Have you ever struggled to meet the expectations of your job?  Did you need someone to put it in writing to recognize your job was in jeopardy?  From a legal and ethical standpoint, setting expectations is important.  From a commonsense standpoint though – it’s ridiculous.  Using a PIP merely to outline expectations for someone to keep his/her job is similar to describing the water to someone who is drowning, believing it will help him swim.  The primary purpose of a PIP is to create and develop a plan for the employee to improve.  A good PIP will include short-term measurable actions that align to longer-term goals essential indicative of progress.  A great PIP will include manager commitments such as a period of more frequent check-ins to reassess progress.  PIPs are a plan for success, and both the manager and the employee should be collaborating on how to save the situation.  And because the point of the plan is to improve, progress is key.  And similar to horseshoes and hand grenades, close a counts.  An employee who performs better although falls slightly short of the goal, should continue to be supported with the PIP process.  We all learn differently and at different speeds.  Performance management is about the trajectory.  So, an employee’s performance that is trending toward success that over time proves to be sustainable is a positive outcome for any PIP.

Myth #4:  Bonuses drive employees to work harder and smarter.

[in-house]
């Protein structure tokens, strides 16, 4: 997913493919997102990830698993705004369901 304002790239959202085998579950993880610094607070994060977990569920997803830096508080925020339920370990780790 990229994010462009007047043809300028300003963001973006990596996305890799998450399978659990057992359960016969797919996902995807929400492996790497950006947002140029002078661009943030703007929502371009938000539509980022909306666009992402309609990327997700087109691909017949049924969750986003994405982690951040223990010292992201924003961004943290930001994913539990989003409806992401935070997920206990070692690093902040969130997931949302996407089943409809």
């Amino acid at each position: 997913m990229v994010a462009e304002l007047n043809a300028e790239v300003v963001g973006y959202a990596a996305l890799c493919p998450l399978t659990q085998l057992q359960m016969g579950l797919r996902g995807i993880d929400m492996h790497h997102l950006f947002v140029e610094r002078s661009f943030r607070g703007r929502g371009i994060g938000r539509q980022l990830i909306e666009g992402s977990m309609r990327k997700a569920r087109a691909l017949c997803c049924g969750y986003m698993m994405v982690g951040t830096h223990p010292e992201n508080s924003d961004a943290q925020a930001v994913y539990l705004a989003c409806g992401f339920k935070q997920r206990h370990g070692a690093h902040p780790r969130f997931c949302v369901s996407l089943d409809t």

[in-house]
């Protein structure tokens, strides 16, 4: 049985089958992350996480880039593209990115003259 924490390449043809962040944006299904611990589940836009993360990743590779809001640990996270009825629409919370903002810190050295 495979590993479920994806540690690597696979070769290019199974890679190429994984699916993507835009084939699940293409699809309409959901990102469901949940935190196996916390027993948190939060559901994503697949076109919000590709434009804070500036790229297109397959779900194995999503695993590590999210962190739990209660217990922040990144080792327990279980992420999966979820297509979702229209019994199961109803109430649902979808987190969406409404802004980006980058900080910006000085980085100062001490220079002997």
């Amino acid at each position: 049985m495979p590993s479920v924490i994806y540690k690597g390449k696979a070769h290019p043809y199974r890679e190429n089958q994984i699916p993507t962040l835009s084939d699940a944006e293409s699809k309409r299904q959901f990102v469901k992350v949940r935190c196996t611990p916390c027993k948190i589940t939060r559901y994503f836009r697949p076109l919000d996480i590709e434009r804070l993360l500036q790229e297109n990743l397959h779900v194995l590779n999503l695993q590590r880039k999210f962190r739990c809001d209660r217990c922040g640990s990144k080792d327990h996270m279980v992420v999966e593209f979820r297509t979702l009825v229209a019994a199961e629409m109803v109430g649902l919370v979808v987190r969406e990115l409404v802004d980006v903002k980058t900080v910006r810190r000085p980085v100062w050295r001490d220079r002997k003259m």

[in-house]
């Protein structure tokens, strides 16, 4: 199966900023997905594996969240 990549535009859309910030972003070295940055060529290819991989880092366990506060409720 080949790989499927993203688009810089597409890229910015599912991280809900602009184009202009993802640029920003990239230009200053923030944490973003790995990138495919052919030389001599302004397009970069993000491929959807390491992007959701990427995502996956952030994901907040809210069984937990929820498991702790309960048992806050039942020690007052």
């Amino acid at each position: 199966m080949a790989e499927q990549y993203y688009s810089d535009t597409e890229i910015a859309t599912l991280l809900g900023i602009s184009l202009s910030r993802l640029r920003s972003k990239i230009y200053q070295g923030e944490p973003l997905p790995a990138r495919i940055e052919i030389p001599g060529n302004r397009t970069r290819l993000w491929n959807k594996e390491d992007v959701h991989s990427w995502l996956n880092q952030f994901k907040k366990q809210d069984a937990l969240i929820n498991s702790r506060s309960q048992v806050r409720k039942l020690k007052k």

Bonuses, commissions, and incentives are not new concepts.  Perhaps one of the first positive psychology philosophies adopted by workplaces, pay-for-performance aims to encourage certain desired behaviors and results through positive reinforcement.  Research has shown however that the concept of how pay impacts how we work is much more complex.  Not all pay-for-performance plans produce better employee output.  Success of such a plan depends on the level of complexity in priorities within a role (ie, an incentive for quantity will often compromise quality goals), the level of social dynamics among coworkers, and the level of (existing) motivation within the employee-base to do a good job.  When considering how financial incentives improve employee performance, it’s first important to realize employees fail to succeed in their jobs for only one of two reasons, skill or will.  This is not meant to validate or reinforce the unfortunate misconception that struggling employees are either incompetent or lazy.  If anything, this false belief tends to be held and perpetuated by leaders that are underdeveloped or inexperienced. Neither term meant to reflect an employee’s motivations but instead their experience/expertise (skill) and habits (will).  For example, a sales representative that fails to meet her quota each month is either lacking the experience in converting leads to sales (skill) or has failed to adopt the habits of feeding and maintaining a healthy pipeline (will).  While financial incentives like commissions or bonuses may increase an employee’s short-term motivations, they don’t change an employee’s experience or habits.  In short, pay-for-performance plans can be a great reward for employees making significant contributions to the company’s success.  Pay-for-performance is not however an appropriate or effective way to resolve performance issues.  Research shows leaders meeting with employees more frequently, providing constructive feedback and coaching with those struggling is much more effective in improving performance.  Companies cannot simply buy their way out of it.